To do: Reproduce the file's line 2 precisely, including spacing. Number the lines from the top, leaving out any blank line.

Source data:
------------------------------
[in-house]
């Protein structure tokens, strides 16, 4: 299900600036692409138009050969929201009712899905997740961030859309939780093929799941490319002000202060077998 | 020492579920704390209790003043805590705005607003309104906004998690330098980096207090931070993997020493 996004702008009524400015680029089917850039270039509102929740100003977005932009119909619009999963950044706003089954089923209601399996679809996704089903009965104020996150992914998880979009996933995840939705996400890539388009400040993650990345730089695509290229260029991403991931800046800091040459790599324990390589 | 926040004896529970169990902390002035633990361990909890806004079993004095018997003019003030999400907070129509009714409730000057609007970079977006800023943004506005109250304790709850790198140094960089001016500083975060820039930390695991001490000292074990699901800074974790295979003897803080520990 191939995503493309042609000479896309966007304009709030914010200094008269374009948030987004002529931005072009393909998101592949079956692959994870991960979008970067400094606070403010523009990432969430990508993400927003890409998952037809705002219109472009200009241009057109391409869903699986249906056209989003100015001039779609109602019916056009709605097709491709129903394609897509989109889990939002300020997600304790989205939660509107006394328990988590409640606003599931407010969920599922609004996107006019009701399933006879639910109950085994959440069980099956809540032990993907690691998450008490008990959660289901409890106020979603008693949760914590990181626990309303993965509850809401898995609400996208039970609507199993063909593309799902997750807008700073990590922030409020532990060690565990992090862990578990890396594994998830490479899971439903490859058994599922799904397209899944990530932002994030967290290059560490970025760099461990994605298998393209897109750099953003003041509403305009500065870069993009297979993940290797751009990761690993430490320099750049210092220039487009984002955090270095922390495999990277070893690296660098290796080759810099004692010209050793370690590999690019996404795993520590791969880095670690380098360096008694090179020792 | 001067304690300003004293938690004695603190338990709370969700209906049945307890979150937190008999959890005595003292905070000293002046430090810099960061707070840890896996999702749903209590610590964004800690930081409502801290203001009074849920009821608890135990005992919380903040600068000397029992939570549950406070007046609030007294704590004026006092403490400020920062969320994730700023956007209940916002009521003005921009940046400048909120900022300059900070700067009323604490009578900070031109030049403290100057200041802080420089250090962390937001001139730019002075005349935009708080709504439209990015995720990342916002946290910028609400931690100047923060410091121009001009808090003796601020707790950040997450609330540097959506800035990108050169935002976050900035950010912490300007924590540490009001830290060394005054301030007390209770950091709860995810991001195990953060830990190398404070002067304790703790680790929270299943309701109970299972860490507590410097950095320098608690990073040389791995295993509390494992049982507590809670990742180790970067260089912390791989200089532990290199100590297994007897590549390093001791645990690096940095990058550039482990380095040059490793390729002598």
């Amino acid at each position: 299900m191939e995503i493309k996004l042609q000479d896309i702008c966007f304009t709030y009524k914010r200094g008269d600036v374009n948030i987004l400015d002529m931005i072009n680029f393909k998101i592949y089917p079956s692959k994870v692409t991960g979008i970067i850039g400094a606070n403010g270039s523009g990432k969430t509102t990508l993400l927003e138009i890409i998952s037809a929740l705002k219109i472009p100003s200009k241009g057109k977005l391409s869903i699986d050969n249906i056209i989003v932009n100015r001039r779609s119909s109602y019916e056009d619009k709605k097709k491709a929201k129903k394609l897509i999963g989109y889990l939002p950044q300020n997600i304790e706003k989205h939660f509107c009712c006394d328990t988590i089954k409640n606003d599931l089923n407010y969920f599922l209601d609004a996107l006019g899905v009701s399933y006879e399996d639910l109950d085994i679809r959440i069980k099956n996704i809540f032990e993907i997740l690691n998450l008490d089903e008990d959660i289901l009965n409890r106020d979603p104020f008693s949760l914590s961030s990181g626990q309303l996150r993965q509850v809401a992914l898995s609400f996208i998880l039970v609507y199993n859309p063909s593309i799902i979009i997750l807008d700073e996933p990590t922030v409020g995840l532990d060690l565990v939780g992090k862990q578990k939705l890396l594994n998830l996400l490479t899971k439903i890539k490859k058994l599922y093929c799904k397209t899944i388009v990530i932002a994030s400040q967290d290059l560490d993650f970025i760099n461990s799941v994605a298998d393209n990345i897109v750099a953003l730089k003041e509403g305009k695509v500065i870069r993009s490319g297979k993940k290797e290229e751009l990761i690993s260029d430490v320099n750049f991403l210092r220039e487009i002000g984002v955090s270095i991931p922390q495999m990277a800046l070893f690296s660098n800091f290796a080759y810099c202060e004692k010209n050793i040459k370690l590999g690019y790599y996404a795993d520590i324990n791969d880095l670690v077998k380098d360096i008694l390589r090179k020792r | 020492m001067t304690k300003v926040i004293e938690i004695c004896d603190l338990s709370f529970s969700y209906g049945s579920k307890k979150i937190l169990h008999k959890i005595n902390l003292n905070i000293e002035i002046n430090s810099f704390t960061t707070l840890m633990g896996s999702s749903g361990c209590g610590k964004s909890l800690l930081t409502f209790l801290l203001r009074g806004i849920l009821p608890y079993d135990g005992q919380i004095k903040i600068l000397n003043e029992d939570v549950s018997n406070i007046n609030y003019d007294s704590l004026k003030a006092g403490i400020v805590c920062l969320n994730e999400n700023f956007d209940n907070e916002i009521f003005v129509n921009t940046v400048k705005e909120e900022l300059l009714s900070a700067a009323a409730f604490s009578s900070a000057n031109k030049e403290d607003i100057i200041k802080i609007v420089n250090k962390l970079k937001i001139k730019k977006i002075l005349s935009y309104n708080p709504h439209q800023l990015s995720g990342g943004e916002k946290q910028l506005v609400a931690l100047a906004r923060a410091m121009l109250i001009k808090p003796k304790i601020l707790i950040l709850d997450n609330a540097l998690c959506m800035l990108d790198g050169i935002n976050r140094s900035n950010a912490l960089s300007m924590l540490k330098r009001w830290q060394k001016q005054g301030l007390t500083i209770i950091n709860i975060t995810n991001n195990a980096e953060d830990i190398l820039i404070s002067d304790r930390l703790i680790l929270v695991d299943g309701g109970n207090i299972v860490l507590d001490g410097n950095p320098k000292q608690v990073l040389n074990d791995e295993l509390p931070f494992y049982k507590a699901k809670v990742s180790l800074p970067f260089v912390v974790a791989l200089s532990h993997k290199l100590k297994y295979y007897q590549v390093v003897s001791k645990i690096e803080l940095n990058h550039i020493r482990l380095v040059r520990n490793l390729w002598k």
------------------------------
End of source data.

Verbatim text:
């Protein structure tokens, strides 16, 4: 299900600036692409138009050969929201009712899905997740961030859309939780093929799941490319002000202060077998 | 020492579920704390209790003043805590705005607003309104906004998690330098980096207090931070993997020493 996004702008009524400015680029089917850039270039509102929740100003977005932009119909619009999963950044706003089954089923209601399996679809996704089903009965104020996150992914998880979009996933995840939705996400890539388009400040993650990345730089695509290229260029991403991931800046800091040459790599324990390589 | 926040004896529970169990902390002035633990361990909890806004079993004095018997003019003030999400907070129509009714409730000057609007970079977006800023943004506005109250304790709850790198140094960089001016500083975060820039930390695991001490000292074990699901800074974790295979003897803080520990 191939995503493309042609000479896309966007304009709030914010200094008269374009948030987004002529931005072009393909998101592949079956692959994870991960979008970067400094606070403010523009990432969430990508993400927003890409998952037809705002219109472009200009241009057109391409869903699986249906056209989003100015001039779609109602019916056009709605097709491709129903394609897509989109889990939002300020997600304790989205939660509107006394328990988590409640606003599931407010969920599922609004996107006019009701399933006879639910109950085994959440069980099956809540032990993907690691998450008490008990959660289901409890106020979603008693949760914590990181626990309303993965509850809401898995609400996208039970609507199993063909593309799902997750807008700073990590922030409020532990060690565990992090862990578990890396594994998830490479899971439903490859058994599922799904397209899944990530932002994030967290290059560490970025760099461990994605298998393209897109750099953003003041509403305009500065870069993009297979993940290797751009990761690993430490320099750049210092220039487009984002955090270095922390495999990277070893690296660098290796080759810099004692010209050793370690590999690019996404795993520590791969880095670690380098360096008694090179020792 | 001067304690300003004293938690004695603190338990709370969700209906049945307890979150937190008999959890005595003292905070000293002046430090810099960061707070840890896996999702749903209590610590964004800690930081409502801290203001009074849920009821608890135990005992919380903040600068000397029992939570549950406070007046609030007294704590004026006092403490400020920062969320994730700023956007209940916002009521003005921009940046400048909120900022300059900070700067009323604490009578900070031109030049403290100057200041802080420089250090962390937001001139730019002075005349935009708080709504439209990015995720990342916002946290910028609400931690100047923060410091121009001009808090003796601020707790950040997450609330540097959506800035990108050169935002976050900035950010912490300007924590540490009001830290060394005054301030007390209770950091709860995810991001195990953060830990190398404070002067304790703790680790929270299943309701109970299972860490507590410097950095320098608690990073040389791995295993509390494992049982507590809670990742180790970067260089912390791989200089532990290199100590297994007897590549390093001791645990690096940095990058550039482990380095040059490793390729002598």